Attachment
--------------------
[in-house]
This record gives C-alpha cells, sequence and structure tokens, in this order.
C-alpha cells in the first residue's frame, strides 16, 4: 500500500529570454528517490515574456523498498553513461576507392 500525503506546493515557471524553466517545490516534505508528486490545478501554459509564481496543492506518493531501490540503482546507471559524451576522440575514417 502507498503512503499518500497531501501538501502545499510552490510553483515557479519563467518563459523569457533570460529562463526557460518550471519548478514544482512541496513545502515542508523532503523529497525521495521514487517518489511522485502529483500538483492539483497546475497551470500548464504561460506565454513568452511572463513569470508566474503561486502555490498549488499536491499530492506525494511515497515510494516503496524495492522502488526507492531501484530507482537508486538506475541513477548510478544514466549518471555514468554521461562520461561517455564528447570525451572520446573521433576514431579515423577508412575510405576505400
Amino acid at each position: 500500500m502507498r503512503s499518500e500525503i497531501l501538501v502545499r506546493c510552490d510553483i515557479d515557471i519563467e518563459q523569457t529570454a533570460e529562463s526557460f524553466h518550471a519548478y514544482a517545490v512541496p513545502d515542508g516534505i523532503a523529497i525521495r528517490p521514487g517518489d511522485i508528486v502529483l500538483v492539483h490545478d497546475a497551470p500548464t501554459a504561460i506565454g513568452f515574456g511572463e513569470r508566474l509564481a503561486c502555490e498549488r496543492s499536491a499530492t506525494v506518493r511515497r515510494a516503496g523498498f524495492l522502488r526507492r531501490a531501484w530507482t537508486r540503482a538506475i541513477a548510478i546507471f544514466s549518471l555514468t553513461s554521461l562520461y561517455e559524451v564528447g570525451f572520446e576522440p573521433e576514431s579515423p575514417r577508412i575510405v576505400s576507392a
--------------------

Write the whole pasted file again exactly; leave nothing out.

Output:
[in-house]
This record gives C-alpha cells, sequence and structure tokens, in this order.
C-alpha cells in the first residue's frame, strides 16, 4: 500500500529570454528517490515574456523498498553513461576507392 500525503506546493515557471524553466517545490516534505508528486490545478501554459509564481496543492506518493531501490540503482546507471559524451576522440575514417 502507498503512503499518500497531501501538501502545499510552490510553483515557479519563467518563459523569457533570460529562463526557460518550471519548478514544482512541496513545502515542508523532503523529497525521495521514487517518489511522485502529483500538483492539483497546475497551470500548464504561460506565454513568452511572463513569470508566474503561486502555490498549488499536491499530492506525494511515497515510494516503496524495492522502488526507492531501484530507482537508486538506475541513477548510478544514466549518471555514468554521461562520461561517455564528447570525451572520446573521433576514431579515423577508412575510405576505400
Amino acid at each position: 500500500m502507498r503512503s499518500e500525503i497531501l501538501v502545499r506546493c510552490d510553483i515557479d515557471i519563467e518563459q523569457t529570454a533570460e529562463s526557460f524553466h518550471a519548478y514544482a517545490v512541496p513545502d515542508g516534505i523532503a523529497i525521495r528517490p521514487g517518489d511522485i508528486v502529483l500538483v492539483h490545478d497546475a497551470p500548464t501554459a504561460i506565454g513568452f515574456g511572463e513569470r508566474l509564481a503561486c502555490e498549488r496543492s499536491a499530492t506525494v506518493r511515497r515510494a516503496g523498498f524495492l522502488r526507492r531501490a531501484w530507482t537508486r540503482a538506475i541513477a548510478i546507471f544514466s549518471l555514468t553513461s554521461l562520461y561517455e559524451v564528447g570525451f572520446e576522440p573521433e576514431s579515423p575514417r577508412i575510405v576505400s576507392a